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Pecan Shellers Strike
Updated On: Jul 11, 2010

Texas pecan shellers strike for dignity in the midst of the Great Depression

They were some of the lowest-paid workers in the entire United States, but management claimed that they didn’t deserve more money. (Their employers said that the workers would just spend any raise on tequila and trinkets from the local dime stores.) No wonder the workers went on strike!
 
February 2008 marks exactly 70 years since the official beginning of the pecan shellers’ strike in San Antonio, Texas in 1938. That confrontation changed the face of organized labor in the Southwest.
 
Pecan shelling was the largest industry in San Antonio during the Great Depression, employing 12,000 people. Ninety percent of the workers were women, most of them Mexican.
 
The shelling was carried out in 400 sheds scattered throughout the working-class neighborhoods of the West Side. It was common to find 100 shellers sitting around a long table working under poor illumination. There were no indoor toilets or washbowls. Ventilation was inadequate. A fine brown dust from the pecans permeated the air. This dust contributed to the very high death rate from tuberculosis in San Antonio, almost three times the national average.
 
Machines had been invented to crack and grade pecan nuts by the 1920s. However, during the Great Depression of the 1930s, the shelling companies found it more profitable to hire people who desperately needed jobs, pay them low wages, and have them do all the work by hand. The shellers of San Antonio worked 12 hours a day, seven days a week. Often the individual worker made as little as $2.73 a week. When the owners announced a pay cut on January 31, 1938, these workers spontaneously walked out of the shelling sheds. The next day, the Texas Pecan Shelling Workers Union officially called a strike. The battle was on.
 
Conservative elements within San Antonio’s city government, police department, civic establishment, religious community, mass media, and trade union movement all combined in a nasty, underhanded, concerted effort to break the strike and isolate its leaders. No blow was too low.
 
The police made more than 1,000 arrests during the strike. The striking workers were attacked with tear gas, clubs, and baseball bats, and were subjected to arrests on ludicrous charges (such as obstructing the sidewalk where there was no sidewalk.) The strikers were confined in overcrowded jails where they were treated worse than hardened criminals.
 
Police Chief Owen Kilday claimed that only a few pecan shellers were participating in the strike. He asserted that what was really going on was an attempt to foment revolution, declaring “It is my duty to interfere with revolution.”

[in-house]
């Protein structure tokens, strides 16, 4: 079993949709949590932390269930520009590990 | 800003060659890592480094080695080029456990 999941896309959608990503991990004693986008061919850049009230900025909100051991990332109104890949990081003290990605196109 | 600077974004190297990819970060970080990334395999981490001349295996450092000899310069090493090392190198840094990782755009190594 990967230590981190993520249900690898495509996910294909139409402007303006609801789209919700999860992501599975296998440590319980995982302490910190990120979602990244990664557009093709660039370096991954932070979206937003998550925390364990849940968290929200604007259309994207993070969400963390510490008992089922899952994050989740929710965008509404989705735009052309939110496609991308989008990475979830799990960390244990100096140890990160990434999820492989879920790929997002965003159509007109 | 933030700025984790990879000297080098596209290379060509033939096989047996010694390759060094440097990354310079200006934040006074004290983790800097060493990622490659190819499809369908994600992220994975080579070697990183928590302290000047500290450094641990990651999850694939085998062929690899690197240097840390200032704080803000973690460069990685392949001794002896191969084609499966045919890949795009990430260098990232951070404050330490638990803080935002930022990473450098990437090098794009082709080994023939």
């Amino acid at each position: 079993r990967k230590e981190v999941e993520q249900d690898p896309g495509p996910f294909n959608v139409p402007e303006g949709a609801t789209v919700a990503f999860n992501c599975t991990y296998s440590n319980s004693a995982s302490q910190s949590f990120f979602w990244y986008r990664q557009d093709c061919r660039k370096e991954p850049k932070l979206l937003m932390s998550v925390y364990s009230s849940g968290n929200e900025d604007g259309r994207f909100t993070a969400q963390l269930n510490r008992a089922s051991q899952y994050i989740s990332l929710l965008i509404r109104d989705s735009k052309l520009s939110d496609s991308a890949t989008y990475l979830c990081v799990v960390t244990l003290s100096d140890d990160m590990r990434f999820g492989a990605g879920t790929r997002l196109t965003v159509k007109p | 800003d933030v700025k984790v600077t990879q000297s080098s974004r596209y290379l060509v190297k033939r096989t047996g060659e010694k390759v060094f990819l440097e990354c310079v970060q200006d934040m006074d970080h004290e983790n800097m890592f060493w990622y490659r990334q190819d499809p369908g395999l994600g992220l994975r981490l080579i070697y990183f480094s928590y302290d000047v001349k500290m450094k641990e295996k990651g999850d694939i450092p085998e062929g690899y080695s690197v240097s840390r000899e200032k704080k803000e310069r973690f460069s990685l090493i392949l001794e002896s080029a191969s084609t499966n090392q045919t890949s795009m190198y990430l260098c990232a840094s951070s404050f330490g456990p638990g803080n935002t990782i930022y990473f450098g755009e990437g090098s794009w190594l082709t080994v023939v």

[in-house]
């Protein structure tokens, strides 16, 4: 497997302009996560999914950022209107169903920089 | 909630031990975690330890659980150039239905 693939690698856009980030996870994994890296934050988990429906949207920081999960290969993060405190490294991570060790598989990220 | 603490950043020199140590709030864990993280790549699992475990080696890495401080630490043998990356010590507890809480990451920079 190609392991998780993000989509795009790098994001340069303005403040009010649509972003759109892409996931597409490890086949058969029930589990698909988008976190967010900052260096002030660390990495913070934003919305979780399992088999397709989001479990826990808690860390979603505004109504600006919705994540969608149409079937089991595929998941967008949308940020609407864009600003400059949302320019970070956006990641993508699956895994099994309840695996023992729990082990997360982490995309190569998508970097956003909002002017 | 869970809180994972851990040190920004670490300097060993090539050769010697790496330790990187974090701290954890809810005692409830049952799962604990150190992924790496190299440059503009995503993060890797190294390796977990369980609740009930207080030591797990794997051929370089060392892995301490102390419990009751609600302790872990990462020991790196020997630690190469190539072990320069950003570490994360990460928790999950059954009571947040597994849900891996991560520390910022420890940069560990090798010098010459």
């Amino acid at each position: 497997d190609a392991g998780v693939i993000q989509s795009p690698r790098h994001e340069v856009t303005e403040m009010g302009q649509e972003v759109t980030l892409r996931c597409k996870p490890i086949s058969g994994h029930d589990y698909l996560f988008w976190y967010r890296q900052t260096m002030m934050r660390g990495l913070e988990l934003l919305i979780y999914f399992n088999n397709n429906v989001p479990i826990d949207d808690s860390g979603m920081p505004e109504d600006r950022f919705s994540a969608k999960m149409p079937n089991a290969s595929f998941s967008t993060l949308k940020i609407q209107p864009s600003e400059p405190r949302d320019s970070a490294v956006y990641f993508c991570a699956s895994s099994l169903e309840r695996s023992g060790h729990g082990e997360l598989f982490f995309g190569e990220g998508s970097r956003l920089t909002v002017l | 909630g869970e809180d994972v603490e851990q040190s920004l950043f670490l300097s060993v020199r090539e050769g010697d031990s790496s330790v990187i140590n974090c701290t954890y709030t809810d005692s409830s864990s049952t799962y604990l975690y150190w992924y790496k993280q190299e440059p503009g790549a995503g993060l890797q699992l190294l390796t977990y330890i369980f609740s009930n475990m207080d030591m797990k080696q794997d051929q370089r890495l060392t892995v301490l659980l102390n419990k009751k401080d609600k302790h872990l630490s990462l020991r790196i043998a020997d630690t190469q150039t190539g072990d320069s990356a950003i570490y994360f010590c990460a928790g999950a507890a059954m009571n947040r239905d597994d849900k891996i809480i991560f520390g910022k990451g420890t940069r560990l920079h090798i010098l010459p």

The pecan shellers were denounced by San Antonio’s two major newspapers – the Express and the Light. The American Chamber of Commerce, the Mexican Chamber of Commerce, the League of United Latin American Citizens, and Archbishop Arthur Jerome Drossaerts of the Roman Catholic Church all condemned the strike.
 
One of the weapons used against the strike was the tactic of Red-baiting. At the beginning of the strike, the strikers had unanimously elected as their spokesperson a young woman named Emma Tenayuca. A dynamic speaker with a magnetic personality, Tenayuca was a member of the small Communist Party chapter in Texas. The workers’ enemies attacked all the strikers because of Tenayuca’s political associations. In order to deprive the strike’s enemies of a pretext with which to attack the workers, Emma Tenayuca eventually decided to step aside from role as chief spokesperson for the strikers. (She continued as one of the strike’s most stalwart leaders on the ground.)
 
On March 8, 1938, the pecan shellers returned to work for the wages that originally sparked the strike – pending the decision of a three-person arbitration board. On April 13, 1938, the board rendered a decision giving the workers a slight wage increase and extending recognition to Local 172 as the workers’ legal bargaining agent.
 
On October 24, 1938, a new federal law went into effect raising the minimum wage. The Southern Pecan Shelling Company and the local union petitioned for an exemption to this minimum wage. When their requests were denied, the pecan shelling companies quickly began to mechanize.
 
By 1941, about 10,000 of the 12,000 unskilled workers who had made up San Antonio’s pecan shelling industry at the time of the strike had lost their jobs permanently. By 1948, Pecan Shelling Workers Union Local 172 had disappeared.
 
The massive job loss which followed the strike does not diminish the significance of the strike itself. The courageous fight of the pecan shellers of San Antonio paved the way for the battles waged by other agricultural and food workers in the Southwest. Their victories would never have been achieved without the valiant example set by the pecan shellers of San Antonio. In a city long dominated by an ultra-conservative political machine, workers stood up, despite the fact that the business community, the police, the media, the church and even some elements within the Latino organizations and unions were against them. They showed all workers how to confront employer abuses and police harassment and political witch-hunts. Their brave stand should serve as an example to all of us, especially in the difficult days ahead, when the powerful will inevitably set similar traps for the labor movement again.

 

The articles on this page are written by Chris Mahin for the Education and Mobilization Department of the Chicago & Midwest Regional Joint Board of UNITE HERE and originally appeared on the Joint Board’s website.

Special thanks to Brother Mahin for allowing the Pennsylvania Federation access to his writings.


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